One frequent complaint I hear from readers about the state of our Church today is that too few Catholics know their faith (of course, living it is a separate matter). The temptation is to spend so much time assigning blame that we neglect our duty to do something about it.
One important way we can help pass on knowledge of the faith and love for Christ is by being a catechist in our parish. In anticipation of Catechetical Sunday 2009, marked on Sept. 20, we have several stories this week about catechesis, what it means and some of its current challenges (see Pages 5 and 9-12).
Last year, regular writer Woodeene Koenig-Bricker prepared a list of 10 reasons to consider becoming a catechist. Here they are:
10. The best way to learn is to teach.
If your own faith education ended years ago, the resources and materials you are exposed to as a catechist will surely refresh and expand your own knowledge.
9. Catechists tell the truth.
The world needs the message of the Gospel and the way to true happiness; as a catechist, you offer a hungry world that sustenance.
8. Sharing the faith is an honor.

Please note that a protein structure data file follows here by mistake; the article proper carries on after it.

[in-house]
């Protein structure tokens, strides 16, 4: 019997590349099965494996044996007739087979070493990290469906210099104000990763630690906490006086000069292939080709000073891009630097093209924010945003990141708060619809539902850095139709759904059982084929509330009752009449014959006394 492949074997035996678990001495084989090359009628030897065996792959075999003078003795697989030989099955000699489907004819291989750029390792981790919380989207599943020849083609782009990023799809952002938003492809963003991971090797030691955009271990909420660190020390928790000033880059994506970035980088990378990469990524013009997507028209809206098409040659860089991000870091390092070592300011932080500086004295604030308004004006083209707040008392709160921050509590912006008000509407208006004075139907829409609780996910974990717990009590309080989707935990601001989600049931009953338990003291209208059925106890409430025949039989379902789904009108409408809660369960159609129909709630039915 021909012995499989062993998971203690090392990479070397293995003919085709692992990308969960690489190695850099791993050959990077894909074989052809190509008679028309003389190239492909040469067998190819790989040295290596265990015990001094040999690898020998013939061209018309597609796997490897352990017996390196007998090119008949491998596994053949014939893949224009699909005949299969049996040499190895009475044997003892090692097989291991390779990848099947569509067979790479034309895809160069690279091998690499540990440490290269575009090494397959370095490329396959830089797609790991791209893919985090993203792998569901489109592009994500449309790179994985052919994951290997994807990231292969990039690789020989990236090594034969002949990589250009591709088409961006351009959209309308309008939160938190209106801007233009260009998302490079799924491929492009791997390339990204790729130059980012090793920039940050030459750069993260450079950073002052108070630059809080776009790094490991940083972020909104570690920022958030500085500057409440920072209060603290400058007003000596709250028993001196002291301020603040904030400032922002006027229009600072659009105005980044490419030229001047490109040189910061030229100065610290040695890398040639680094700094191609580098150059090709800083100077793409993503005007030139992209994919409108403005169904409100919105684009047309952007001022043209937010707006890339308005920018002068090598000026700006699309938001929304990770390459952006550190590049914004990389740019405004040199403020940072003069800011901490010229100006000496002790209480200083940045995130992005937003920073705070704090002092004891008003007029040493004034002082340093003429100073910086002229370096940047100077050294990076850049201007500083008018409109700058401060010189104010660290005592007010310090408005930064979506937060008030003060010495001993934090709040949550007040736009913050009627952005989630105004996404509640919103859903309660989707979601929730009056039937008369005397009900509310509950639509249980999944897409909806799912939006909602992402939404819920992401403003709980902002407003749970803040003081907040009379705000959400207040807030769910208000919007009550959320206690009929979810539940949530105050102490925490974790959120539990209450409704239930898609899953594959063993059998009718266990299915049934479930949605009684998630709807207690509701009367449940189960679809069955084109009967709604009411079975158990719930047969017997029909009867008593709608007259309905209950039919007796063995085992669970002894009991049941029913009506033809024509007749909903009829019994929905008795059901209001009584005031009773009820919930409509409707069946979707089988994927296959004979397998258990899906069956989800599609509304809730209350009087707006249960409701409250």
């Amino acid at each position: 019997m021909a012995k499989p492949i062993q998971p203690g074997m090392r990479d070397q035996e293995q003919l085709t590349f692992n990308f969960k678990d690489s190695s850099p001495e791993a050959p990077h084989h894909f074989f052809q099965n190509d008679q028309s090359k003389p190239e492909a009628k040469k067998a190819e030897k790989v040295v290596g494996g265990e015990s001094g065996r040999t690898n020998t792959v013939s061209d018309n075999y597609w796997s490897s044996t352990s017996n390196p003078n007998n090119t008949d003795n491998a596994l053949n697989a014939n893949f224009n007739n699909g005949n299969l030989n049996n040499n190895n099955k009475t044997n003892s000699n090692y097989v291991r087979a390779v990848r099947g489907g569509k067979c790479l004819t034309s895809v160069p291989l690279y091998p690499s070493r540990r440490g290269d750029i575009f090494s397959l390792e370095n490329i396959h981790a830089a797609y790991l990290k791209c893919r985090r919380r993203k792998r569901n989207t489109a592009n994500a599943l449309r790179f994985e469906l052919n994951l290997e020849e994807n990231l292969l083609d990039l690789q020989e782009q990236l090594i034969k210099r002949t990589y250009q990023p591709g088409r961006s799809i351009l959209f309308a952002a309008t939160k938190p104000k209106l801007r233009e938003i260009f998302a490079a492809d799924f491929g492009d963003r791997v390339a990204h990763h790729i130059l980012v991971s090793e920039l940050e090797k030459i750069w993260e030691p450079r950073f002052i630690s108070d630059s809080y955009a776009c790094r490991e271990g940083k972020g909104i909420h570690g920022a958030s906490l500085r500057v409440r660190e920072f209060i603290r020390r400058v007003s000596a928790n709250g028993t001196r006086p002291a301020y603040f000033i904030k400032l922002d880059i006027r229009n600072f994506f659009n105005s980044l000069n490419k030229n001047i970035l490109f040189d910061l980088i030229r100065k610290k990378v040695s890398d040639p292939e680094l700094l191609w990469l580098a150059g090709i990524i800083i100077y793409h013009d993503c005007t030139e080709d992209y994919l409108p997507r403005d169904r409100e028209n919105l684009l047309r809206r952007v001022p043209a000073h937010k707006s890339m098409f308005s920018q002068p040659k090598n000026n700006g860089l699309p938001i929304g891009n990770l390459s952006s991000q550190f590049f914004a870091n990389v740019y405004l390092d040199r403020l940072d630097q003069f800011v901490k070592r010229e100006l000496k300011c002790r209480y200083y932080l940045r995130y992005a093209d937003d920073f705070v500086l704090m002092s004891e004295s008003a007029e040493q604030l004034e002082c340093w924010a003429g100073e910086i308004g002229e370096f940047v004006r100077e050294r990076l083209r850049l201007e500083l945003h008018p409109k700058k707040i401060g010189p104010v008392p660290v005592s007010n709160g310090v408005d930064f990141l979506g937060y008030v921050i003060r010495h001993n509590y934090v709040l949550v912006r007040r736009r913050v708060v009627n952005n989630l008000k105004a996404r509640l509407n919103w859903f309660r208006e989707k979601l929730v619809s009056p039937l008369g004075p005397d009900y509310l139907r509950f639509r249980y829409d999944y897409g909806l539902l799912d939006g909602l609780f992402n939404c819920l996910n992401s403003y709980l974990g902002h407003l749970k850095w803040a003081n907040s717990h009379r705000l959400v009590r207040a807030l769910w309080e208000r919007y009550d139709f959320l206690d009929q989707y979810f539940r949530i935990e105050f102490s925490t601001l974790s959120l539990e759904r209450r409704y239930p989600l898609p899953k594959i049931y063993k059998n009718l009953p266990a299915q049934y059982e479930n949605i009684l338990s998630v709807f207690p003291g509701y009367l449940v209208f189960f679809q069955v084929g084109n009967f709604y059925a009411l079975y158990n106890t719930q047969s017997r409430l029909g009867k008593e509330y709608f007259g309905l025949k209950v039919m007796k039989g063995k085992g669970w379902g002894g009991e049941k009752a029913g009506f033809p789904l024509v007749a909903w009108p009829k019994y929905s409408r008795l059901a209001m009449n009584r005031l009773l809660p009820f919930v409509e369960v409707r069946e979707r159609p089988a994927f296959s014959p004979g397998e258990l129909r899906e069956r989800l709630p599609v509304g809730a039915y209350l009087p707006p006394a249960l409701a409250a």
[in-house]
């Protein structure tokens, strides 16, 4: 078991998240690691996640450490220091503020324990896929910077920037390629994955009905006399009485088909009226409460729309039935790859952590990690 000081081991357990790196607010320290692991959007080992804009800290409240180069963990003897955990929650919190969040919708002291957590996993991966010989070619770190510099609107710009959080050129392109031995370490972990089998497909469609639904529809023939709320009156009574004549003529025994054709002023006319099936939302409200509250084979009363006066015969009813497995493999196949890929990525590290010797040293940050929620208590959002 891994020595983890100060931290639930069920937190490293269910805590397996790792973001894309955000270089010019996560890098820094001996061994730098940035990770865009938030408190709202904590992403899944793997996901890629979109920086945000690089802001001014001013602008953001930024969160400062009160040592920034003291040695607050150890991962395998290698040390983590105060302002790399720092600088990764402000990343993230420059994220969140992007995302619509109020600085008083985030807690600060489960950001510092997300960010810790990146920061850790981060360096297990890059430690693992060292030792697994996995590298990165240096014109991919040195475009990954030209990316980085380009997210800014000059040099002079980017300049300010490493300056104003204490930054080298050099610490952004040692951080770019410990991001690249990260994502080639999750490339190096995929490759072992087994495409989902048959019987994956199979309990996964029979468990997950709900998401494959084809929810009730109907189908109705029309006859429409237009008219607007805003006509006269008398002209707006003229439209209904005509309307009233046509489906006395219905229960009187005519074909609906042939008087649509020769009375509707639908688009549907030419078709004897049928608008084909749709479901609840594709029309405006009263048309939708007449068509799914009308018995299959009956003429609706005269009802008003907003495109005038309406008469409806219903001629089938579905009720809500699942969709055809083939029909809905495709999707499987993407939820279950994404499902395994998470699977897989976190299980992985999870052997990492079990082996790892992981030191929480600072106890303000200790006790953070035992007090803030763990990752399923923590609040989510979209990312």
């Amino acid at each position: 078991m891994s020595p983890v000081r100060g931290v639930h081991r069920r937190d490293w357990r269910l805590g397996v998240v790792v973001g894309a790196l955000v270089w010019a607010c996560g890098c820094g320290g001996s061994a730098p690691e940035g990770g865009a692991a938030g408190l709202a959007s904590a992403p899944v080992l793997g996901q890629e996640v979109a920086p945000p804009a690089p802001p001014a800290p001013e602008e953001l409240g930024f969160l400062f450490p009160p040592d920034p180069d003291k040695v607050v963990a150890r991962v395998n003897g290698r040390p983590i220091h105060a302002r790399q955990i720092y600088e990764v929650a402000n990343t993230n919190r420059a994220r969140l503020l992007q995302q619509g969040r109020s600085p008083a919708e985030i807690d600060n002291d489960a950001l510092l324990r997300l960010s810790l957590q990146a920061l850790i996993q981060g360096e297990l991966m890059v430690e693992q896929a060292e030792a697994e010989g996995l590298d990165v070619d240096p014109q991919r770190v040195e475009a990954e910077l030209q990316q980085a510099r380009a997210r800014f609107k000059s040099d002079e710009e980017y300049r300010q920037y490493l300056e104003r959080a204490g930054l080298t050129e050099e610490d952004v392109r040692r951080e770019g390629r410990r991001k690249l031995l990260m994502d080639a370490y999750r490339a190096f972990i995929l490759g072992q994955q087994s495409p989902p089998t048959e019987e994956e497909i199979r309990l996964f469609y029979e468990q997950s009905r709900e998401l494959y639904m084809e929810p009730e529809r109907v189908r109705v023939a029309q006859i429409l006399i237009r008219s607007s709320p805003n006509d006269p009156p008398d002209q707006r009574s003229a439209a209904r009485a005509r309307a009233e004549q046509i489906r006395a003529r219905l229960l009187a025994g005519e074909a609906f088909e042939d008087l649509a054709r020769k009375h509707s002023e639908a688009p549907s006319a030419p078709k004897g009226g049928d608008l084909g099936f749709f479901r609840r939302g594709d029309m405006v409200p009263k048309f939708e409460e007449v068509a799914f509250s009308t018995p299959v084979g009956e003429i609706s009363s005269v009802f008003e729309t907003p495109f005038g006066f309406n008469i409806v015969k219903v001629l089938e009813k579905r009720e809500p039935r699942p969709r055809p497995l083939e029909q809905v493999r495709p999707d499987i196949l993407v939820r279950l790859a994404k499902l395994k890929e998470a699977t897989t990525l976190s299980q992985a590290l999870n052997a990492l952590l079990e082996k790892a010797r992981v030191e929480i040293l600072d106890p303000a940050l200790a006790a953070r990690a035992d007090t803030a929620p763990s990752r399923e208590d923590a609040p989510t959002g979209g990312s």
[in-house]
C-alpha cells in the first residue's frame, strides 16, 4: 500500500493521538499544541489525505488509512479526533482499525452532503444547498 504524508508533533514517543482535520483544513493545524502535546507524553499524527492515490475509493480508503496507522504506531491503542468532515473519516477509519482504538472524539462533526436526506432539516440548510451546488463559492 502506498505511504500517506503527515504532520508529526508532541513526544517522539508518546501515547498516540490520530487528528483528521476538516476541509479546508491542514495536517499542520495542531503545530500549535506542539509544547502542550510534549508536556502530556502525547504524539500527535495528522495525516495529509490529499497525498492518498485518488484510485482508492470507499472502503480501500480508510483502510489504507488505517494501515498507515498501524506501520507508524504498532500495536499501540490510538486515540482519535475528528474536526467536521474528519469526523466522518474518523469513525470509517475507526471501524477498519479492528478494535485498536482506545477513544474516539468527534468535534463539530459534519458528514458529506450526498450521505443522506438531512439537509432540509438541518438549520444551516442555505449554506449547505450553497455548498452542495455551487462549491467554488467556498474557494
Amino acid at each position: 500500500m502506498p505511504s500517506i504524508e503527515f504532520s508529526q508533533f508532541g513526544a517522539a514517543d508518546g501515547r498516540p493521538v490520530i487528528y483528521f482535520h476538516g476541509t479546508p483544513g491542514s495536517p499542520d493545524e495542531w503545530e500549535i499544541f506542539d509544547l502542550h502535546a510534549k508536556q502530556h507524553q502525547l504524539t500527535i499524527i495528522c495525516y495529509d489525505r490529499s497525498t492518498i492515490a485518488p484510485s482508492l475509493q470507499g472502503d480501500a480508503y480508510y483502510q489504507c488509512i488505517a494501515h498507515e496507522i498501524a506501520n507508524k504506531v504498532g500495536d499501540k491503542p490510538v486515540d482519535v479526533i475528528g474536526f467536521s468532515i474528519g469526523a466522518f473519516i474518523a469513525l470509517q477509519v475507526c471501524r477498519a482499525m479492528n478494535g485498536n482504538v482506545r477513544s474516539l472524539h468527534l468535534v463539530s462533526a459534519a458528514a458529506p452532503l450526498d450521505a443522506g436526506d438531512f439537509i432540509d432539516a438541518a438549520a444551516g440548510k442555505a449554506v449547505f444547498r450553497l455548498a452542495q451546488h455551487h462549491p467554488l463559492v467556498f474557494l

It's estimated that fewer than 1 percent of Catholics are catechists.
7. Your own faith will come alive.
As a catechist, you will discover that prayer, liturgy and your own relationship with God will become more vibrant and meaningful.
6. You become an active part of the most active part of your parish.
When you join the catechists in your parish, you enter into a community that will support you on your faith journey, pray for and with you and encourage you in your Catholic way of life.
5. A catechist is a role model.
As a catechist, you get to model behaviors young people might not learn anywhere else.
4. You will be practicing stewardship.
Being a catechist is a way of being a good steward by giving a bit of your most precious resource -- your time.
3. You show your own family that you value religious education.
Taking time out of your life to teach the faith shows your own children, grandchildren, siblings and family members that you put a high priority on religious education.
2. It's fun.
Kids remind adults to live and laugh in the moment and get enthused about things like holy days and stories of saints.
1. It's what we are called to do.
At the end of his earthly ministry, Jesus said: "Go, therefore, and make disciples of all nations."
Did we miss something on this list? I look forward to hearing from you at email@example.com.